On Wednesday the New York Civil Liberties Union, LatinoJustice PRLDEF and The Bronx Defenders set their sights on Operation Clean Halls, an element of the department's stop-and-frisk program that allows police officers to conduct patrols inside thousands of residential buildings throughout the city.

Filed on behalf of 13 black and Latino New Yorkers and a class of similarly situated individuals, the suit accuses the NYPD of systematically violating the constitutional rights of hundreds of thousands of New Yorkers. The suit is the third major legal challenge to the department's stop-and-frisk program in the last five years.

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LAPD chief defends handling of profiling claims

Thursday, March 29th, 2012

(Sacramento Bee) For years, the Los Angeles Police Department has fielded several hundred complaints a year from minorities who said they were unfairly targeted for traffic stops and arrests because of their skin color.

Over that time internal investigations brought one result: No wrongdoing by police.

Until now.

The department is moving to fire a white traffic officer over allegations of racial profiling. The case is a first for a department that has struggled with race relations and is another defining moment in its reform efforts, but some observers believe more needs to be done by LAPD brass to address subconscious biases officers may have.

The case, first reported by the Los Angeles Times, involves motorcycle Officer Patrick Smith, a 15-year veteran, who pulled over Latinos based on their ethnicity and misidentified some as being white on reports he submitted, multiple anonymous sources told the newspaper.

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Calls for justice rage on a month after Trayvon Martin’s killing

Monday, March 26th, 2012

(CNN) A month ago Monday, Trayvon Martin died.

The shooting of the unarmed African-American teenager by

 a neighborhood watch volunteer in a Sanford, Florida, neighborhood renewed the nati

onal conversation about race relations, gun laws, and even how young men dress.

It sparked a national furor that burned all the way to the White House, prompting President Barack Obama last week to call for national soul-searching to discover how something so tragic could happen.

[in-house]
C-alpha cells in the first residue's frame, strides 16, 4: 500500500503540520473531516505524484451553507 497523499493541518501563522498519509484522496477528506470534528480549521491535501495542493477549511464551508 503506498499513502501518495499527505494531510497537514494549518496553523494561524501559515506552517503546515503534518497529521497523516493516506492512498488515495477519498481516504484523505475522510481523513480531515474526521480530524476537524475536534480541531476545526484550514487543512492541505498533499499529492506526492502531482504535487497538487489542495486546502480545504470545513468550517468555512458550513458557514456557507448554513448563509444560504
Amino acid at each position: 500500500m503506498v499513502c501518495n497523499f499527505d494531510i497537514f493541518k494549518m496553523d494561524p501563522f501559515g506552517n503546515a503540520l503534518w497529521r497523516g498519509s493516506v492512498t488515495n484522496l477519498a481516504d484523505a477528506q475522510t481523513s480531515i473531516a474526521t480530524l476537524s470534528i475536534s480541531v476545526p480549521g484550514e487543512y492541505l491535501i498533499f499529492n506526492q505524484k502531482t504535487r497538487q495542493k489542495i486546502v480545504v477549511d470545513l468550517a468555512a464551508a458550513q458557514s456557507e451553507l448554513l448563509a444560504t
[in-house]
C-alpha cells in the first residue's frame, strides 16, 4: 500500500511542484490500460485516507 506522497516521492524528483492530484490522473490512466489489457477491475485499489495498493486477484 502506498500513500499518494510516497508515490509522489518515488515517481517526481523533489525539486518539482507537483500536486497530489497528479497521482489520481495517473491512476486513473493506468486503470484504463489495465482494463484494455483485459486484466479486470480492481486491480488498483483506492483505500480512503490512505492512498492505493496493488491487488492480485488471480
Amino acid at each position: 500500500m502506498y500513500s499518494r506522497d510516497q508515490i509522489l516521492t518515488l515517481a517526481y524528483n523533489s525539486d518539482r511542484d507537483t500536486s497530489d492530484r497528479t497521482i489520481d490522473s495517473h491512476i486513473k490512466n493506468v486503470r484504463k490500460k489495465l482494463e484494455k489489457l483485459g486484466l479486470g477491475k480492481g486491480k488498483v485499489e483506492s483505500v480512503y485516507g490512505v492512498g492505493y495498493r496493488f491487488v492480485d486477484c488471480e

Nearly three-fourths of Americans, including 67 percent of whites and 86 percent of non-whites, believe police should arrest George Zimmerman, the neighborhood watch volunteer who acknowledged shooting Martin, according to a CNN/ORC International poll released Monday.

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US could bring hate charge in Trayvon Martin shooting

Sunday, March 25th, 2012

(Boston Globe) The U.S. Justice Department could bring a hate crime charge against the shooter in the killing of black Florida teenager Trayvon Martin if there is sufficient evidence the slaying was motivated by racial bias and not simply a fight that spiraled out of control, legal experts and former prosecutors say.

So far, only one such clue has surfaced publicly against 28-year-old George Zimmerman, the neighborhood watch captain who fatally shot the 17-year-old Martin on Feb. 26 in the central Florida town of Sanford. On one of his 911 calls to police that night, Zimmerman muttered something under his breath that some listeners say sounds like a racial slur. Zimmerman's father is white, and his mother is Hispanic.

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US Airways accused of racist dress code enforcement that it says does not exist

Thursday, June 30th, 2011

( US Airways, which operates a hub out of Charlotte-Douglass Airport, is accused of racism after it was discovered an unidentified white male wearing lingerie was allowed to fly six days before an African American college football player was not allowed to fly and arrested when he refused to pull up his pajama bottoms which were sagging below his waist even though the airline says it has no dress code. Joe O'Sullivan, an attorney for DeShon Marman said, "A white man is allowed to fly in underwear without question, but my client was asked to pull up his pajama pants because they hung below his waist."

Jill Tarlow, an airline passenger took a picture on June 9 of an unidentified white male dressed in female underwear that flew on a US Airways flight. A US Airways spokesperson in defending the decision to allow the white male to fly said, "We don't have a dress code policy, obviously, if their private parts are exposed, that's not appropriate…So if they're not exposing their private parts, they're allowed to fly." The attorney for DeShon Marman countered by pointing out that his client’s private parts were not exposed and video surveillance tape will prove it. After refusing to pull up his clothing, Marman was arrested for suspicion of trespassing, battery of a police officer and obstruction. Prosecutors have not filed charges in the Marman case and have until July 18 to do so.